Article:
Roth 401(k) vs. 401(k) – Which is Better?

The retirement plan landscape has changed dramatically in the last few years, with most plans now offering a Roth option. The Secure Act 2.0 passed in 2022 accelerated those changes by adjusting existing retirement plan rules. Among these is a feature that allows participants to treat employer-matching contributions as designated Roth contributions if the plan design allows.

Let’s look at some of the differences between a Roth and a traditional 401 (k):


Traditional 401(k) contributions are made with pre-tax income, meaning you don’t pay tax on the contribution – the contribution reduces taxable salary. When you withdraw funds at retirement or as required, you pay tax at ordinary income rates. So, a traditional 401 (k) contribution saves taxes now.

With the Roth, the contributions are made with after-tax dollars. The contribution is included in taxable wages on your W-2. There is no deduction at the contribution, but withdrawals are tax-free if you’ve held the account for five years and are 59 1/2 or older.

Which is better? Let’s say someone is in the highest federal tax bracket (37%) and pays state taxes at a 5% rate. They might take the deduction now and bet they’ll be in a lower tax bracket at retirement. Conversely, a young person starting out might forfeit the tax deduction if they are currently in a lower bracket to skip the tax in the future. They also have a long-time horizon for the funds to grow.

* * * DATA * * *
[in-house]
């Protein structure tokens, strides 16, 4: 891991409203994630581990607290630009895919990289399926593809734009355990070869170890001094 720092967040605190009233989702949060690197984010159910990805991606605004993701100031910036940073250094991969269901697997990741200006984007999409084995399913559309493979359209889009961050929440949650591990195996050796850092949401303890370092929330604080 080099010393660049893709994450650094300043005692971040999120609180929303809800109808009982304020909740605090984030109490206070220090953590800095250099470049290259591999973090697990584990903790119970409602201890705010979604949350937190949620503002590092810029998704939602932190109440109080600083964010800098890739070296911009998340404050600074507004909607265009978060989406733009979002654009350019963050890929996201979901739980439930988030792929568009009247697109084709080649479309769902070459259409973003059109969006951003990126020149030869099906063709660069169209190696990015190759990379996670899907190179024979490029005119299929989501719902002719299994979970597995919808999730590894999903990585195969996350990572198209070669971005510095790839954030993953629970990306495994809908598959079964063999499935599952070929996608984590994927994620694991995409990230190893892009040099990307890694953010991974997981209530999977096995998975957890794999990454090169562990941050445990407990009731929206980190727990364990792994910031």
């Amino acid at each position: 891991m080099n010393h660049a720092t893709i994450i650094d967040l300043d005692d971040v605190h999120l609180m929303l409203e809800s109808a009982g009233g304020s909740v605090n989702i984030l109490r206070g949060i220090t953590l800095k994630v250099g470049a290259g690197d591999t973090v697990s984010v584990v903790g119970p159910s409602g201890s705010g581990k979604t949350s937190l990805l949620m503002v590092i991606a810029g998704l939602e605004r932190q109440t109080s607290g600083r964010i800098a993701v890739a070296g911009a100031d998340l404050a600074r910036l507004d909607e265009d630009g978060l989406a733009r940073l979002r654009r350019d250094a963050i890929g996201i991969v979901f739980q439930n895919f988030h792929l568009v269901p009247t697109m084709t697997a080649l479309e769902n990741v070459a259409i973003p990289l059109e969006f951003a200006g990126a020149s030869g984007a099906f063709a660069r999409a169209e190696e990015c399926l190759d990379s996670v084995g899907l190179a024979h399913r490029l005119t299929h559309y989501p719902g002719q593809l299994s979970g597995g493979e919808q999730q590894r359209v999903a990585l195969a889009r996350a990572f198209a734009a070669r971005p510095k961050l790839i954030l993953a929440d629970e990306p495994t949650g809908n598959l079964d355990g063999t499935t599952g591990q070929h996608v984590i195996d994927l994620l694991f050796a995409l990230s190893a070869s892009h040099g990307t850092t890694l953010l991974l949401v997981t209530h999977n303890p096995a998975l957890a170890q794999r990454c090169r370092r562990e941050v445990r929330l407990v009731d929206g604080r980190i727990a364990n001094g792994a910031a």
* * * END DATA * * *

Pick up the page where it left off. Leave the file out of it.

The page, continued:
Required Minimum Distributions

The Roth shines here—starting in 2024, there are no required minimum distributions. Generally, inherited Roth IRA accounts are subject to the same RMD requirements as inherited traditional IRA accounts. Withdrawals of contributions from an inherited Roth are tax-free, and most withdrawals of earnings from an inherited Roth IRA account are also tax-free. However, withdrawals of earnings may be subject to income tax if the Roth account is less than five years old at the time of the withdrawal.

The traditional IRA requires annual minimum distributions starting at age 73. Why? Because the money has never been taxed, and the US Treasury doesn’t want anyone to have an indefinite tax deferral. If you have a charitable intent, these are the best funds to leave to charity, particularly if you have other assets and a desire for your heirs to inherit.  

2024 Contribution Limits

The max 401K (Roth or Traditional) contribution for 2024 is $23,000. If you are 50 or over, you are eligible for an additional $7,500 catch-up, raising the combined limit to $30,500.

The Secure Act 2.0 increased the catch-up contribution in 2025 to $10,000 for those ages 60 to 63. In 2026, those with wages exceeding $145,000 are eligible for a catch-up contribution, but it will have to be made to a Roth account, which means no tax deduction for the catch-up.

The choice between a traditional 401(k) and a Roth 401(k) depends on many individual factors. It’s impossible to know what future tax rates might be or, ultimately, your tax rates and financial situation at retirement. There is no wrong answer, and if you aren’t sure, split contributions between the two and reassess periodically.

It is possible that Roth may become less appealing in the future, depending on tax legislation.

Contact your Dent Moses advisor if you have questions or wish to discuss specific options.